1. Get a jpg of the image that is as high quality as you can possibly find. This image really needs to have very few solid colors. Two-color is great, gradients are awful.
2. Download and install Inkscape http://inkscape.org/download/?lang=en
3. Open Inkscape
4. Click File > Import..., choose your image and click Open, make sure "embed" is selected and click OK
5. Click the blank white area of the canvas to de-select the image. Click the image to select it. Click the image again to make the borders change into rotation mode. Click it once more to go back to resize mode. Hold Control while resizing or rotating to have it snap to reasonable values. Now you know how to manipulate basic objects. In the toolbar on the left, the topmost arrow will make this your tool. Ctrl-Z when you're done playing around.
THE GOOD STUFF
6. With the image selected in the resize mode, click Path (in the top toolbar) > Trace Bitmap
7. In the Mode tab, fiddle around with the settings until you can produce a good vector. If I have a 2-color image, I usually choose Color quantization and set Colors to 2, or Colors with Scans of 2. Hitting Update will show you a preview. Hitting OK will generate one vector image group layered on top of your image.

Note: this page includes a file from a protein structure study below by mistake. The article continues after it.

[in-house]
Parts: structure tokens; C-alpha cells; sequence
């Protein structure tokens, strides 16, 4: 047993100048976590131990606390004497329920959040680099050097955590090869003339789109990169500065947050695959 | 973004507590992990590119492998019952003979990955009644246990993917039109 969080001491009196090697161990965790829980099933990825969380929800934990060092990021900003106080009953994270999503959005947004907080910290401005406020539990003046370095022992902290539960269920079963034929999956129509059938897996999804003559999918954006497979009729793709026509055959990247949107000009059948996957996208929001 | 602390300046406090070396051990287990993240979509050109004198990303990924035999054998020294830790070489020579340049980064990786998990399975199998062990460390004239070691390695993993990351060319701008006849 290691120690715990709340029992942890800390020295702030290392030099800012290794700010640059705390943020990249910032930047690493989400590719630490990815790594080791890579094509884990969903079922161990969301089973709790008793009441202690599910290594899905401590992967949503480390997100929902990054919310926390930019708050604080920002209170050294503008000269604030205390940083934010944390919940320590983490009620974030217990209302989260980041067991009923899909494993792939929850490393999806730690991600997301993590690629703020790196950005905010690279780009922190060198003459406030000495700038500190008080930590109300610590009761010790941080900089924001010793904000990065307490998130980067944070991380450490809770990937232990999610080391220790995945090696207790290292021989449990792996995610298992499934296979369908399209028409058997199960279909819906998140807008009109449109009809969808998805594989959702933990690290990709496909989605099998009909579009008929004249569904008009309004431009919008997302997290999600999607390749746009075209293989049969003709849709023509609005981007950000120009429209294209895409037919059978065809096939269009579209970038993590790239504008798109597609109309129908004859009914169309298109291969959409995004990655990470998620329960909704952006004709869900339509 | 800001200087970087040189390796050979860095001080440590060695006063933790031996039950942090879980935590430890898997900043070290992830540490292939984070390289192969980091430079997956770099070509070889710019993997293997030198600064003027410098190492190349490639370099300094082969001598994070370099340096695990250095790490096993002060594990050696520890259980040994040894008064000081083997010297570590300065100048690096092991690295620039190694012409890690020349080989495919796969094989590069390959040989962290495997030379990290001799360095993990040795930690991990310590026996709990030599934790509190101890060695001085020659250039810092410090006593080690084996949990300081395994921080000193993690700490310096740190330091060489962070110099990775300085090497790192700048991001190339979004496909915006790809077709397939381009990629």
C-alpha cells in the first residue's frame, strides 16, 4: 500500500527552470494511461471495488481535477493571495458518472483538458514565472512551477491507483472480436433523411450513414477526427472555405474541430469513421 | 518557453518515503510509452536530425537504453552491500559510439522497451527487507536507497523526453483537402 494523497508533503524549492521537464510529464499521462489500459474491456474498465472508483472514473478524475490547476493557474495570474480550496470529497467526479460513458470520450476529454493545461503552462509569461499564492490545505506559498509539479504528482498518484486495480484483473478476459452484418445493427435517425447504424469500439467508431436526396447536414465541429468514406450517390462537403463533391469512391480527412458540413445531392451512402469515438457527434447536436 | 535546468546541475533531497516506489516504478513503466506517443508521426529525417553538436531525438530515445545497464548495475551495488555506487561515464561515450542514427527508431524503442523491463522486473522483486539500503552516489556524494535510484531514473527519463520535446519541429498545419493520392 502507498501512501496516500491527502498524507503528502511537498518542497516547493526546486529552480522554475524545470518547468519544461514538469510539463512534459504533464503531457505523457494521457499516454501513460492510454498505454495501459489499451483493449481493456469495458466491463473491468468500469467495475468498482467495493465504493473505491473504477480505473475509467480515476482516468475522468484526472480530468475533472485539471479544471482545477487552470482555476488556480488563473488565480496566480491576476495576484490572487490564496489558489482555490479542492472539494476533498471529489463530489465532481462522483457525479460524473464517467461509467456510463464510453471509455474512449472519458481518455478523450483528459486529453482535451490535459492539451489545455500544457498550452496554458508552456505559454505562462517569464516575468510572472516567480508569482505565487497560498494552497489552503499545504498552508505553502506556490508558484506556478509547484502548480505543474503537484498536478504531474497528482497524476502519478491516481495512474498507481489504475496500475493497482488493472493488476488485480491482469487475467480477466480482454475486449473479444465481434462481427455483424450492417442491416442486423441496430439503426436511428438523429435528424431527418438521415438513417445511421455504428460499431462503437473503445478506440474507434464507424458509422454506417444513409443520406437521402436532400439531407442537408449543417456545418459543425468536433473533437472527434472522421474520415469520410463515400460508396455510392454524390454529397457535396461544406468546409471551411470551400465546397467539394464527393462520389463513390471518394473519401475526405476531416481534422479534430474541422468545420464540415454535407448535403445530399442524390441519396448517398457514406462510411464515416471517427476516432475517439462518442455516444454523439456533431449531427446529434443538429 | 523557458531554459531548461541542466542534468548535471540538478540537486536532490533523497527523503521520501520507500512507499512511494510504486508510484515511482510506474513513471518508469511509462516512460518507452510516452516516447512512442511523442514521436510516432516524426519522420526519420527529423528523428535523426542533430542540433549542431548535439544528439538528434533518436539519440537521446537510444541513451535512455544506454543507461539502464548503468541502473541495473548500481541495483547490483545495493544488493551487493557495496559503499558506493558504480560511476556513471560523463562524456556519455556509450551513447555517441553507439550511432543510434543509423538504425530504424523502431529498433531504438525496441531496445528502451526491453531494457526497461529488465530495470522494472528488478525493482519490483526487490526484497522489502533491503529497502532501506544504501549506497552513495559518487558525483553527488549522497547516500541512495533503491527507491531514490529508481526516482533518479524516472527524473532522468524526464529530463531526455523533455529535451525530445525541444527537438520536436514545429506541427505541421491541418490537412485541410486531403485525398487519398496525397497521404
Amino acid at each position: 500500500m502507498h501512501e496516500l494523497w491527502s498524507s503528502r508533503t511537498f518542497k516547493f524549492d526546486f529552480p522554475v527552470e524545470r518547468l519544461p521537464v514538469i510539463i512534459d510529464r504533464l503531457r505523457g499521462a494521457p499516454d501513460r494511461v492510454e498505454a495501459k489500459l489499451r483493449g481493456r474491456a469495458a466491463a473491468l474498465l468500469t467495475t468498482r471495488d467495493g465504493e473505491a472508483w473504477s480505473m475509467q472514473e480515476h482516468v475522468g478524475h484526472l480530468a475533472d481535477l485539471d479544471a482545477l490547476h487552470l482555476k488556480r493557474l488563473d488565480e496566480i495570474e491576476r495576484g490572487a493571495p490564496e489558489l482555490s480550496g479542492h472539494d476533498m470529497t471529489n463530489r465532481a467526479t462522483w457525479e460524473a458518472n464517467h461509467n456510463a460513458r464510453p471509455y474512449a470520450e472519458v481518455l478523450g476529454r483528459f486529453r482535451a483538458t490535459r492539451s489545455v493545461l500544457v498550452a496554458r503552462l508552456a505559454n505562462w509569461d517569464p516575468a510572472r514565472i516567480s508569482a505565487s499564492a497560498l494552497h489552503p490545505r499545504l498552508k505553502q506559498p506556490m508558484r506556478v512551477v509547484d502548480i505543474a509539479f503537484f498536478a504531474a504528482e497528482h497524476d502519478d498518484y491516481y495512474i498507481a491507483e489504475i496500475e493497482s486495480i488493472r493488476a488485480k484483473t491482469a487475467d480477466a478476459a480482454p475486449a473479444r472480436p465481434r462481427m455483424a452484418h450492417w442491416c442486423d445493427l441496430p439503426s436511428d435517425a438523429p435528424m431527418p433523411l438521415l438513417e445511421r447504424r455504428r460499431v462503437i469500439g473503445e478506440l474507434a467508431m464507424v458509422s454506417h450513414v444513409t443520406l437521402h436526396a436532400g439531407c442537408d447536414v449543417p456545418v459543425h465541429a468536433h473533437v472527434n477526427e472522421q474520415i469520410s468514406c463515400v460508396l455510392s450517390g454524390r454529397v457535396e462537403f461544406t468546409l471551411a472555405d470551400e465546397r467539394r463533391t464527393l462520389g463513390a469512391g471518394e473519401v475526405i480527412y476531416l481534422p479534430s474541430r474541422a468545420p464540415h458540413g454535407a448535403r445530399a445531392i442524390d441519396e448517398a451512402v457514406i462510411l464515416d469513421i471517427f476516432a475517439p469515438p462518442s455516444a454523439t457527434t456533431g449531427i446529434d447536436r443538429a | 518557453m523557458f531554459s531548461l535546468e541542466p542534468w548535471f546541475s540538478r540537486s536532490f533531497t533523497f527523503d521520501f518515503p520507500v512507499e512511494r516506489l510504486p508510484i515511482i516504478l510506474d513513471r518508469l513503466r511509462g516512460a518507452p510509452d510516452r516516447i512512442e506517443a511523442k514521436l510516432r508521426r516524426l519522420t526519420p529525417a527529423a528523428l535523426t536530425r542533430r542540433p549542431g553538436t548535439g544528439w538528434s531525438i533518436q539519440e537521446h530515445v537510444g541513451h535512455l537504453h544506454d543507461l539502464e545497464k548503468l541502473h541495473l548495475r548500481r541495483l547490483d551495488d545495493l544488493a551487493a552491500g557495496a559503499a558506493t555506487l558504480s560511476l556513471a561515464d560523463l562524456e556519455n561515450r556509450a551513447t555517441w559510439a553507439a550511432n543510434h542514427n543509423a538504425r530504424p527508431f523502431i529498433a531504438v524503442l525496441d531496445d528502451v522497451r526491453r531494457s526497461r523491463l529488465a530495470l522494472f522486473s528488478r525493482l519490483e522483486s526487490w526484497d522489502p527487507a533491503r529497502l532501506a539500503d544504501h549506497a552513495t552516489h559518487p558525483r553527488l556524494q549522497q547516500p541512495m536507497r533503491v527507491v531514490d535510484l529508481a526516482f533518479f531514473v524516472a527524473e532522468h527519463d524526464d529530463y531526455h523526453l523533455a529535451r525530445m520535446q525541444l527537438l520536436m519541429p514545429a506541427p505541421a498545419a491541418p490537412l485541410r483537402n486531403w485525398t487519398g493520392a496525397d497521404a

8. After hitting OK, drag the vector image off of your image so we can work with it separately.
9. Double-click the image to dive into it's object. The object you are currently editing is displayed in the bottom left as a dropdown box. When no object is selected, it says "Layer 1".
10. When inside an object, try dragging the parts of the image out. If you scan multiple colors, you may find that another color matches what you were looking for better than the color you thought you wanted. Some of the outputs leave a background, and you will want to remove this before laser cutting.
11. Once you've identified a good auto-vectorized trace-bitmap'd layer to work with, close the Trace Bitmap window, delete the original image from your workspace (double-click the background if you want to get back to Layer 1), and double-click the layer you want to work with. This will enter the "Edit Paths By Node" tool, which is the second from the top in the left-most toolbar.
12. Control + scroll wheel will zoom in and out towards where your cursor is, Control + left click drag will let you drag the viewing around around the image.
13. Drag the control points around to make the image look more like what you want. You can select and delete control points, drag the curves between points, and change the behavior ofpoints with the point-modifying tools in the upper left under the file menu. Double-clicking on a line will add a new point.
And that's about it! Post whatever you come up with and we can give you some more help
. Let us know when you'll be at the lab so we can help you in person. I must stop avoiding work now, ttyl!